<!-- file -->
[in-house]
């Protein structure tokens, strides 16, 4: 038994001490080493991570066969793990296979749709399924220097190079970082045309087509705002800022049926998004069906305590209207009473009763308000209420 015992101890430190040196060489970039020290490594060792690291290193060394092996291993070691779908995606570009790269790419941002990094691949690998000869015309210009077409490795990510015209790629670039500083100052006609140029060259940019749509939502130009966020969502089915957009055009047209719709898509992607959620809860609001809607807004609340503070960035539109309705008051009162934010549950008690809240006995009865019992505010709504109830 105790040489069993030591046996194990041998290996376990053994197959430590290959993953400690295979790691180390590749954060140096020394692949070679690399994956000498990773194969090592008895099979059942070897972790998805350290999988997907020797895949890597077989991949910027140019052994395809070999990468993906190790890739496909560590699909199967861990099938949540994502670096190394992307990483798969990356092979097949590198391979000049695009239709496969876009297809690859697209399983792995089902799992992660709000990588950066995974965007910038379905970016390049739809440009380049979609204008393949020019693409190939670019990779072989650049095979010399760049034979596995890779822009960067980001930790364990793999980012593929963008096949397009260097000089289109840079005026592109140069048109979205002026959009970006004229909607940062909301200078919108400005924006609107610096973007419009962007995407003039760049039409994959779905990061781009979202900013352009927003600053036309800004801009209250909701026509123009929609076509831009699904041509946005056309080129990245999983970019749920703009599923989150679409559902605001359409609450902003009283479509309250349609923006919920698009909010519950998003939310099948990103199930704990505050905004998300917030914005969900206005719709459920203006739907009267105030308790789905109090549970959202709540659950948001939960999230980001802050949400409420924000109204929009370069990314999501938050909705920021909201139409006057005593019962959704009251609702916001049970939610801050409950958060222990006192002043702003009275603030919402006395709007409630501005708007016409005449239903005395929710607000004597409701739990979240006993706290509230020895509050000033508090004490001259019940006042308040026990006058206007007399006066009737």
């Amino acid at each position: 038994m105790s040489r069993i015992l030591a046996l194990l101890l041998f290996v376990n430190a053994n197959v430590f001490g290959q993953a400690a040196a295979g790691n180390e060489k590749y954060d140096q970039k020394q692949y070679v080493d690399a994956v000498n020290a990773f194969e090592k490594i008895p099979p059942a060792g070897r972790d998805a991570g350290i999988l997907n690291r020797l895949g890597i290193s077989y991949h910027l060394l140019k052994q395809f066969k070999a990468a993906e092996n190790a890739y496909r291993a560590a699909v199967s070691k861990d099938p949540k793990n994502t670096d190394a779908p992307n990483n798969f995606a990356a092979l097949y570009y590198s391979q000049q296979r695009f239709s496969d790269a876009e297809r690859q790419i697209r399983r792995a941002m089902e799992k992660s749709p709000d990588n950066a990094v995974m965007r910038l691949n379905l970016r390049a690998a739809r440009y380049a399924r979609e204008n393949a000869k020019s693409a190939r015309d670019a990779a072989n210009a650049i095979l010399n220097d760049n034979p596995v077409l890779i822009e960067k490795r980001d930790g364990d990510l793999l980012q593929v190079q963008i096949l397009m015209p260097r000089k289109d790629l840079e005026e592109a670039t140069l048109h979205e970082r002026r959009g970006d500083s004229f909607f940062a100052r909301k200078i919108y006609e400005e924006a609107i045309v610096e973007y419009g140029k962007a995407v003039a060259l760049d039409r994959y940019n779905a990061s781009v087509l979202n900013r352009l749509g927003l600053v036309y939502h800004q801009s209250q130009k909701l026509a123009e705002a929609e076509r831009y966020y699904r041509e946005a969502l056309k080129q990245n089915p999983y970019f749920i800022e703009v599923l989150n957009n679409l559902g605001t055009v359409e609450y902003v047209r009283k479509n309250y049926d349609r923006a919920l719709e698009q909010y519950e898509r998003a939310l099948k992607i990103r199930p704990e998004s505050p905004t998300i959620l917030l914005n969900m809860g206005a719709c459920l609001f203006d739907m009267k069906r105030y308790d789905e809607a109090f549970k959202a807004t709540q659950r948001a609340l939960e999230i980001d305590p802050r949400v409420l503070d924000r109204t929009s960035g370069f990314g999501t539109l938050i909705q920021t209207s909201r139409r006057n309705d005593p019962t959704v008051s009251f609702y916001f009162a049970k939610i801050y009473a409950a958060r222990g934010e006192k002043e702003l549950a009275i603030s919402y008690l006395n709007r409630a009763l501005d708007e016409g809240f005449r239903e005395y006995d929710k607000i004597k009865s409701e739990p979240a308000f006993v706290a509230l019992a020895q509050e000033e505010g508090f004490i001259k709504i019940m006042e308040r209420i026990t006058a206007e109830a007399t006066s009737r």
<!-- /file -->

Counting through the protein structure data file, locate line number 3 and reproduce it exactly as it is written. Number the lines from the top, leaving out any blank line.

């Amino acid at each position: 038994m105790s040489r069993i015992l030591a046996l194990l101890l041998f290996v376990n430190a053994n197959v430590f001490g290959q993953a400690a040196a295979g790691n180390e060489k590749y954060d140096q970039k020394q692949y070679v080493d690399a994956v000498n020290a990773f194969e090592k490594i008895p099979p059942a060792g070897r972790d998805a991570g350290i999988l997907n690291r020797l895949g890597i290193s077989y991949h910027l060394l140019k052994q395809f066969k070999a990468a993906e092996n190790a890739y496909r291993a560590a699909v199967s070691k861990d099938p949540k793990n994502t670096d190394a779908p992307n990483n798969f995606a990356a092979l097949y570009y590198s391979q000049q296979r695009f239709s496969d790269a876009e297809r690859q790419i697209r399983r792995a941002m089902e799992k992660s749709p709000d990588n950066a990094v995974m965007r910038l691949n379905l970016r390049a690998a739809r440009y380049a399924r979609e204008n393949a000869k020019s693409a190939r015309d670019a990779a072989n210009a650049i095979l010399n220097d760049n034979p596995v077409l890779i822009e960067k490795r980001d930790g364990d990510l793999l980012q593929v190079q963008i096949l397009m015209p260097r000089k289109d790629l840079e005026e592109a670039t140069l048109h979205e970082r002026r959009g970006d500083s004229f909607f940062a100052r909301k200078i919108y006609e400005e924006a609107i045309v610096e973007y419009g140029k962007a995407v003039a060259l760049d039409r994959y940019n779905a990061s781009v087509l979202n900013r352009l749509g927003l600053v036309y939502h800004q801009s209250q130009k909701l026509a123009e705002a929609e076509r831009y966020y699904r041509e946005a969502l056309k080129q990245n089915p999983y970019f749920i800022e703009v599923l989150n957009n679409l559902g605001t055009v359409e609450y902003v047209r009283k479509n309250y049926d349609r923006a919920l719709e698009q909010y519950e898509r998003a939310l099948k992607i990103r199930p704990e998004s505050p905004t998300i959620l917030l914005n969900m809860g206005a719709c459920l609001f203006d739907m009267k069906r105030y308790d789905e809607a109090f549970k959202a807004t709540q659950r948001a609340l939960e999230i980001d305590p802050r949400v409420l503070d924000r109204t929009s960035g370069f990314g999501t539109l938050i909705q920021t209207s909201r139409r006057n309705d005593p019962t959704v008051s009251f609702y916001f009162a049970k939610i801050y009473a409950a958060r222990g934010e006192k002043e702003l549950a009275i603030s919402y008690l006395n709007r409630a009763l501005d708007e016409g809240f005449r239903e005395y006995d929710k607000i004597k009865s409701e739990p979240a308000f006993v706290a509230l019992a020895q509050e000033e505010g508090f004490i001259k709504i019940m006042e308040r209420i026990t006058a206007e109830a007399t006066s009737r």